The Serendipity

I carry with me many emerger patterns. I think those flies look like sitting ducks to trout. They mimic vulnerable bugs that attempt to rise to the water’s surface. They’re high-percentage snacks.

Most of the takes I’ve had this summer have been on emergers: flies with shucks, materials suggesting air bubbles on their backs, and/or nascent wings. Fishing these flies with an induced take has been effective.

So, I’ve been thinking of some more emergers. It makes me think of the Serendipity fly. I have a long-time soft spot for the Serendipity. During an epic stay a few years ago on the Upper Madison, this fly accounted for more trout than any other. The fly also took a few trout on my recent outing at the Swift. So, I’ve tied up some more, in both black and red, in sizes 22 and 24.

For the smaller fly, the black one, I used white Z-lon for the wing and black thread for the body. It is slim and simple, a bit more New England, if you will. Black and white. I’m calling it “The Puritan.”The red fly is one of the classic Serendipities. I used elk hair, red thread, silver wire as ribbing, and crystal flash for legs. This one has bells and whistles, like a flashy sports car in Silicon Valley.

We’ll see which fly takes more fish.


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8 thoughts on “The Serendipity

  1. Great nymph, everyone should carry them. I just returned from a trip to the San Juan River in New Mexico and the red Serendipity (minus the legs) got me the biggest fish of the week. The dark version works too although I prefer the similar Zebra midge.

    1. Just following up on your comment about the SJR being on your bucket list. This was my first trip and I was amazed at how big (and strong) the average fish was. We had measure nets so I can vouch for the numbers and the average was 16" to 18" but we did get fish as large as 22". The Swift is good training, you do need small midges and dries but 22-26 is good enough. The fish are pressured, finicky on the dries and super subtle on the takes when nymphing. According to the guys I went with the fishing was poor this trip (low flows, fewer spots to fish, not enough dry fly action) so I can only imagine what it's like when it's good.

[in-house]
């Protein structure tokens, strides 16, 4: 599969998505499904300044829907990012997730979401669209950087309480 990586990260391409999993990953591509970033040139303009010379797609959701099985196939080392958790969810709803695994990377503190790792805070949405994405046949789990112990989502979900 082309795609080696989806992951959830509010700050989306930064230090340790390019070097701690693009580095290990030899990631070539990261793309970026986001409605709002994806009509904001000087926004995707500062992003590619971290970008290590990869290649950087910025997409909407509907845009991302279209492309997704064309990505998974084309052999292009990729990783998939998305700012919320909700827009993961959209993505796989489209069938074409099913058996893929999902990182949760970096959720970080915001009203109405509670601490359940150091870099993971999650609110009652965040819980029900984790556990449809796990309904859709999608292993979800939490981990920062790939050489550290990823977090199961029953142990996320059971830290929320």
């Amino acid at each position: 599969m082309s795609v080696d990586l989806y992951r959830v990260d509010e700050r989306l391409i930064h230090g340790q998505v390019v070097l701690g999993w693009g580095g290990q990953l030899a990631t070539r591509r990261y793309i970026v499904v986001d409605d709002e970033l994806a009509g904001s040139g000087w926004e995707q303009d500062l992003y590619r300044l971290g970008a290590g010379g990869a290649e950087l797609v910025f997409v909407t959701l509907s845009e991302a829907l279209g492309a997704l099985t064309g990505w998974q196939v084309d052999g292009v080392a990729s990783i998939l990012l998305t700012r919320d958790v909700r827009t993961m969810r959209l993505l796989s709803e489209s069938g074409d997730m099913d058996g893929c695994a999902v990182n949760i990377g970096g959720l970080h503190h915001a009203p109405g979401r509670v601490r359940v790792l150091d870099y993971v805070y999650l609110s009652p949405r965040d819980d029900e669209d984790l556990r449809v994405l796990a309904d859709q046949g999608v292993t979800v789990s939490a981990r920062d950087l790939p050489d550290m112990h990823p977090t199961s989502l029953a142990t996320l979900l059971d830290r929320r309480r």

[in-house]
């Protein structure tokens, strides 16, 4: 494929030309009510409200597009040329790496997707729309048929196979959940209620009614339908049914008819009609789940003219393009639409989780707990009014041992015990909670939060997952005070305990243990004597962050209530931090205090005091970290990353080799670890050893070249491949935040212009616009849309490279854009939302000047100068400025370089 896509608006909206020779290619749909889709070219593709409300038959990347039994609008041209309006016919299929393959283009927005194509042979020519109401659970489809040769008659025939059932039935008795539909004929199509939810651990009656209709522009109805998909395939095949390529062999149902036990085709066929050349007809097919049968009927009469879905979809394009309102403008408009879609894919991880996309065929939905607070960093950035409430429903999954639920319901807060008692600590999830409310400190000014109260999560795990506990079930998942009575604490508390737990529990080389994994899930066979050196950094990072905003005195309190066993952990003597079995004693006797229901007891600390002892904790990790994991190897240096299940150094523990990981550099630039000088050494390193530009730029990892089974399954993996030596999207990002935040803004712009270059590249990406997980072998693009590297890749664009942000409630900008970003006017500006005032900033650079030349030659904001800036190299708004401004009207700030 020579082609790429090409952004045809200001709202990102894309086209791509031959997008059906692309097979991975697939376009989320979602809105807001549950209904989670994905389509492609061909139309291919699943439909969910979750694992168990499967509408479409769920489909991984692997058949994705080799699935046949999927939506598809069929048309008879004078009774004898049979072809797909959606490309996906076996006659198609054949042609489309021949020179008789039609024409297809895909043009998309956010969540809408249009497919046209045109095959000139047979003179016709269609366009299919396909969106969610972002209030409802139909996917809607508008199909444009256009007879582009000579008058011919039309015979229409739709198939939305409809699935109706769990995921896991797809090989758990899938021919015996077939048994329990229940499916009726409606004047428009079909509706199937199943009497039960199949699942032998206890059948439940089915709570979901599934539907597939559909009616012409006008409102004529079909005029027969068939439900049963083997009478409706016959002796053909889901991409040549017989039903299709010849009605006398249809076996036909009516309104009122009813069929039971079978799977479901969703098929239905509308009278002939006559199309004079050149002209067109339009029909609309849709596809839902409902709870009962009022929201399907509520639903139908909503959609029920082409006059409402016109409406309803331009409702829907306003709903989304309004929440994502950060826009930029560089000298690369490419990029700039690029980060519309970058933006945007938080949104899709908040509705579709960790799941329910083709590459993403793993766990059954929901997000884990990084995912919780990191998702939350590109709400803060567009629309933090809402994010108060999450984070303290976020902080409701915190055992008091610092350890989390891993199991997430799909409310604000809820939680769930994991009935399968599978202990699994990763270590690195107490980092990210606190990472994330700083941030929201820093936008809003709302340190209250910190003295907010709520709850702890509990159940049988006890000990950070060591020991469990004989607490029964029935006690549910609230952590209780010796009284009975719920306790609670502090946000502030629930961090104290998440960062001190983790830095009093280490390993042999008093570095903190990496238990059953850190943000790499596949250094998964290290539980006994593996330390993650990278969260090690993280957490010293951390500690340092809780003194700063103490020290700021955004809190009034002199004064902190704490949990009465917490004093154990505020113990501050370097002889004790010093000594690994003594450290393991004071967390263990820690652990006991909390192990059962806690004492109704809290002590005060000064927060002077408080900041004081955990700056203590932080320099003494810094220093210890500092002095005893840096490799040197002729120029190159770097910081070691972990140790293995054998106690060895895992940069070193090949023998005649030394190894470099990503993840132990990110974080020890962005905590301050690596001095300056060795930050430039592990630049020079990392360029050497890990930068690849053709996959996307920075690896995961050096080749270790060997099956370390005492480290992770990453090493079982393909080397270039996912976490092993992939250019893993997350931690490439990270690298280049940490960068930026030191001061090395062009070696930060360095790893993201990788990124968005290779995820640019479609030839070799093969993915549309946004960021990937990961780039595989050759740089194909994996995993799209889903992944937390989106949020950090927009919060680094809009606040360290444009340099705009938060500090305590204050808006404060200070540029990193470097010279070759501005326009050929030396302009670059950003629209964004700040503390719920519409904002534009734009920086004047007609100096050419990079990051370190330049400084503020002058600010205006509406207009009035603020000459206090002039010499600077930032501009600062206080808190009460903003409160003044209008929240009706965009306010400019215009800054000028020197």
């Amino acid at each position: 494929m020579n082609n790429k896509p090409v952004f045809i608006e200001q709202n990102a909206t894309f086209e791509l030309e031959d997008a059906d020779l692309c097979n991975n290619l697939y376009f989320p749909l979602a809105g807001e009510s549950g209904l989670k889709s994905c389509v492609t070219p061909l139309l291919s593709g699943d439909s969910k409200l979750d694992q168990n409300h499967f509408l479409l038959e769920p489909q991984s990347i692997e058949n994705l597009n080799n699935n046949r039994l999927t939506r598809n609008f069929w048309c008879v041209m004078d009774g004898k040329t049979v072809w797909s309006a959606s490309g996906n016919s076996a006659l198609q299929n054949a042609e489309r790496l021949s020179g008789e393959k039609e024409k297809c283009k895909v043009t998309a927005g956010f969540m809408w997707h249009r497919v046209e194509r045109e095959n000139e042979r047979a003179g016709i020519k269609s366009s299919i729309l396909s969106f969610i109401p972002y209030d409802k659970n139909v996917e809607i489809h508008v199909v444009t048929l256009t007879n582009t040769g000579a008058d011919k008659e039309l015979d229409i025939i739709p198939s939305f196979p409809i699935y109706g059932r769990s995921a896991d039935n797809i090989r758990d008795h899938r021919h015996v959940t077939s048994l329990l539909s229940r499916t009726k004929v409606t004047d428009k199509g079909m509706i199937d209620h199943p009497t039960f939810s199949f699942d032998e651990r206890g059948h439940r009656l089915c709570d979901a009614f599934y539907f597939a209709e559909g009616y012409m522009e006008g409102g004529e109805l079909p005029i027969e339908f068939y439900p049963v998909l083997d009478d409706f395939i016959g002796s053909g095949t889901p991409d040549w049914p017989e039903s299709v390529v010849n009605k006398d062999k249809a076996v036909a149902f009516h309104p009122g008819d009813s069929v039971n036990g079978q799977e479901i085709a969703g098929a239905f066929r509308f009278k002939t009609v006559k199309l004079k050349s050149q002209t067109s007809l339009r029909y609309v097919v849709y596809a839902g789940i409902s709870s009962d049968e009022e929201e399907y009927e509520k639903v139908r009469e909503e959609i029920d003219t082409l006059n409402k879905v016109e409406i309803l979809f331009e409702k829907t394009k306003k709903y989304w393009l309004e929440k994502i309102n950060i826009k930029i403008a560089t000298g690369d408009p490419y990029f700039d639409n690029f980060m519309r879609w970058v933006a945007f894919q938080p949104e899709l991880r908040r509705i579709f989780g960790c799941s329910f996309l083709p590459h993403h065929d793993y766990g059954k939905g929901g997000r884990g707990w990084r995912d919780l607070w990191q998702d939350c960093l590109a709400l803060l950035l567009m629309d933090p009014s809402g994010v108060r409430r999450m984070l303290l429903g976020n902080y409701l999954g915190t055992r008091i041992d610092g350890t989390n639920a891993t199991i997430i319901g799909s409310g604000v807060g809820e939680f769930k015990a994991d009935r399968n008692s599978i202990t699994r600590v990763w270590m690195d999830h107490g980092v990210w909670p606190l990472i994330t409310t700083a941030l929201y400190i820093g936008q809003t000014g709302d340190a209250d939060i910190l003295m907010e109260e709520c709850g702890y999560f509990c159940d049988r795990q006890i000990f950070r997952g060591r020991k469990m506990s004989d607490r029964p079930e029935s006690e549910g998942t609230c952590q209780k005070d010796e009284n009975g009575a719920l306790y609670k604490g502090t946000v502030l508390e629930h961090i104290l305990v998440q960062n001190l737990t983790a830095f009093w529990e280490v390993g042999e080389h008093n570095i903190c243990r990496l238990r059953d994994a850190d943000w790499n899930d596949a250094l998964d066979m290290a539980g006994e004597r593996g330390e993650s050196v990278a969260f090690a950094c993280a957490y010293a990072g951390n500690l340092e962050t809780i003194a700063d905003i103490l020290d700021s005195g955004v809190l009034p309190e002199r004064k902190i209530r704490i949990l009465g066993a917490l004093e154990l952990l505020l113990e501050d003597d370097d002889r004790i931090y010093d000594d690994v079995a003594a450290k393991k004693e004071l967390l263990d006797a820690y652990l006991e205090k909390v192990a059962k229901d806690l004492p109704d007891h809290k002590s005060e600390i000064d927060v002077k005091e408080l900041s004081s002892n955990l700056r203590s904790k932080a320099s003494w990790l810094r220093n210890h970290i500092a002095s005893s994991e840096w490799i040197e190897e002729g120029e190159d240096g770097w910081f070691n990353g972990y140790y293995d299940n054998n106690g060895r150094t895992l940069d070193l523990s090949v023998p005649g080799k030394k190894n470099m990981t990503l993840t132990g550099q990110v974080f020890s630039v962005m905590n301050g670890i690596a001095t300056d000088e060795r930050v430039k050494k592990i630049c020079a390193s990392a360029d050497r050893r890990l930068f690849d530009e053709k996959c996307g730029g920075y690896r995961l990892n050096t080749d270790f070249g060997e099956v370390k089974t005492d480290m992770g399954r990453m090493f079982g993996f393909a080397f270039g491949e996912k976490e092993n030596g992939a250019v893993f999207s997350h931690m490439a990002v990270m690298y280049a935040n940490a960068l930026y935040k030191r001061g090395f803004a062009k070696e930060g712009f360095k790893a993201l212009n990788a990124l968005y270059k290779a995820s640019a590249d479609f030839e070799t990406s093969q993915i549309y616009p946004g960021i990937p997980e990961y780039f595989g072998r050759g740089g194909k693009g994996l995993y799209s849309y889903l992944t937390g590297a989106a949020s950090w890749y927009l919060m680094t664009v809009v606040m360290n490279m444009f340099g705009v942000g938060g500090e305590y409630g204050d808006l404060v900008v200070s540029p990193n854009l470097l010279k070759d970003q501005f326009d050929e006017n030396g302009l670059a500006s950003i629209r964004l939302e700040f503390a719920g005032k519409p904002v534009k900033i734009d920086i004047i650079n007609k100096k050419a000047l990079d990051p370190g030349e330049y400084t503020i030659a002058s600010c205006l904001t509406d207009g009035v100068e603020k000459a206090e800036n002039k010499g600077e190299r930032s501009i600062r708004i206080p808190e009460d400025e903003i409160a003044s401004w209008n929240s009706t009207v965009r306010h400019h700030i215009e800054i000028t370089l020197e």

2. Can't wait to get to the San Juan! Glad you had a great time. Did you nymph with a New Zealand strike indicator to pick up on the subtle takes–or, did you Euro-nymph?

    3. I used the Euro nymph rig sold by, with some success but also just an indicator, so no tight line or Czech nymphing. With 12,000 to 15,000 fish per mile you can miss a lot of takes and still get lots of fish. We were targeting dry fly fishing but conditions meant we needed to nymph a bunch.

  2. First off, just found your blog today while browsing the 'net. I have read now several of your past posts and really like what I see. I have taken the liberty of adding your blog to my BlogBuddies blogroll over on my blog. Hope to share some readers with you.

    Secondly, never been in your part of the country to fish. However, I have fished the Serendipity on the Madison a number of times over the years and can attest to the success of this great pattern out there. Live in Colorado now and don't travel much too fish anymore. With that said, thanks for the reminder of some past times on the Madison and fishing the Serendipity. I will have to put some in my fly box.

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